request.params.song_id;
  });
});
 
$.get('/api/songs/871') // params.song_id will be '871' 
 

If there were query parameters in the request, these well be attached to the request object as a queryParams property.

var server = new Pretender(function(){
  this.get('/api/songs', function(request){
    request.queryParams.sortOrder;
  });
});
 
// typical jQuery-style uses you've probably seen. 
// queryParams.sortOrder will be 'asc' for both styles. 
$.get({url: '/api/songs', data: {sortOrder: 'asc'});
$.get('/api/songs?sortOrder=asc');
 

You must return an array from this handler that includes the HTTP status code, an object literal of response headers, and a string body.

var server = new Pretender(function(){
  this.get('/api/songs', function(request){
    return [
      200,
      {'content-type': 'application/javascript'},
      '[{"id": 12}, {"id": 14}]'
    ];
  });
});

You can specify paths that should be ignored by pretender and made as real XHR requests. Enable these by specifying pass-through routes with pretender.passthrough:

var server = new Pretender(function(){
  this.get('/photos/:id', this.passthrough);
});

The timing parameter is used to control when a request responds. By default, a request responds asynchronously on the next frame of the browser's event loop. A request can also be configured to respond synchronously, after a defined amount of time, or never (i.e., it needs to be manually resolved).

Default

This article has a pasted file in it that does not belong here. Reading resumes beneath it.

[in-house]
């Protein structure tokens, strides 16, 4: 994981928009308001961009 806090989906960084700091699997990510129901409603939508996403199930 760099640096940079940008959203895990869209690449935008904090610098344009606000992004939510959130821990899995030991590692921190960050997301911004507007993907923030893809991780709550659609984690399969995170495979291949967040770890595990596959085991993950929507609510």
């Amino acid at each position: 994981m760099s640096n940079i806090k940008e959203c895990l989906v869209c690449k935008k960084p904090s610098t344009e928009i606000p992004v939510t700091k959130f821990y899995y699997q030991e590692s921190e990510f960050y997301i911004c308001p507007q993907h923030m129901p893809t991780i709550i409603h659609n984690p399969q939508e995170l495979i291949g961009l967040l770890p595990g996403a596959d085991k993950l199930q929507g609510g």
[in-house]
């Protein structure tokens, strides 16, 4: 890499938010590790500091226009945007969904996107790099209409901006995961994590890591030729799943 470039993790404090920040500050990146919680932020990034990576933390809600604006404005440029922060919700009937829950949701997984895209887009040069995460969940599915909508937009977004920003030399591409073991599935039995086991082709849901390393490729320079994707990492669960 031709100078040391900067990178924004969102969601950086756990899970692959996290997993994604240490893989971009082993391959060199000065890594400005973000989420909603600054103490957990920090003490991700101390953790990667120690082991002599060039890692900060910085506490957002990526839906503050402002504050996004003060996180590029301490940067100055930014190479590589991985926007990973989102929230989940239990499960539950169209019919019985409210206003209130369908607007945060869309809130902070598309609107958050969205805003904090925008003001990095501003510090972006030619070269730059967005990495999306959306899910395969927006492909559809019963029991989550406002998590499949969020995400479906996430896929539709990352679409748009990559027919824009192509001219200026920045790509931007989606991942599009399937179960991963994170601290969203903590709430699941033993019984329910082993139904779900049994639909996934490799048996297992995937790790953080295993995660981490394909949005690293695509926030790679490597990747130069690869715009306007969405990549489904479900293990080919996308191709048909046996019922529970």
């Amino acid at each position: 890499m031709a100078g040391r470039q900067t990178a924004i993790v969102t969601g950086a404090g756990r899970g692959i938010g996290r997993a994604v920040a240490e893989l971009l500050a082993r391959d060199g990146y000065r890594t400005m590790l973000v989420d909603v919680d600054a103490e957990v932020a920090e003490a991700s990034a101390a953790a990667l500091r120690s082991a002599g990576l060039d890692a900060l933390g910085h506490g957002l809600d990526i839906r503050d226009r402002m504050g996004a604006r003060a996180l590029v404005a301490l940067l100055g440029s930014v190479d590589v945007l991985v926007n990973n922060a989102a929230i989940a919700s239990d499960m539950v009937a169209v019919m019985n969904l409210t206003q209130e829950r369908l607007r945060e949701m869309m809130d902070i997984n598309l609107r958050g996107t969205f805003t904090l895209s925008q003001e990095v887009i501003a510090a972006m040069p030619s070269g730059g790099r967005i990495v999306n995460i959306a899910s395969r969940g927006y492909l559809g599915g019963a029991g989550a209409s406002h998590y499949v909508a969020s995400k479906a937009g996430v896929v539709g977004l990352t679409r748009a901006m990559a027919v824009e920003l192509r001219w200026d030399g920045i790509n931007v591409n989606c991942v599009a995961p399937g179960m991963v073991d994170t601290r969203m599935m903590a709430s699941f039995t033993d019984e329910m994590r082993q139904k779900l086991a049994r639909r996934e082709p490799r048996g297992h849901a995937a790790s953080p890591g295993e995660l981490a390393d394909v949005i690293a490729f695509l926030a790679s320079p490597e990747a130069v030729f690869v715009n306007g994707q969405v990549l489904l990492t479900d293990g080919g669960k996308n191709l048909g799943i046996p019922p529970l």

var server = new Pretender(function(){
  // songHandler will execute the frame after receiving a request (async) 
  this.get('/api/songs', songHandler);
});

Synchronous

var server = new Pretender(function(){
  // songHandler will execute immediately after receiving a request (sync) 
  this.get('/api/songs', songHandler, false);
});

Delay

var server = new Pretender(function(){
  // songHandler will execute two seconds after receiving a request (async) 
  this.get('/api/songs', songHandler, 2000);
});

Manual

var server = new Pretender(function(){
  // songHandler will only execute once you manually resolve the request 
  this.get('/api/songs', songHandler, true);
});
 
// resolve a request like this 
server.resolve(theXMLHttpRequestThatRequestedTheSongsRoute);

You may want the timing behavior of a response to change from request to request. This can be done by providing a function as the timing parameter.

var externalState = 'idle';
 
function throttler() {
  if (externalState === 'OH NO DDOS ATTACK') {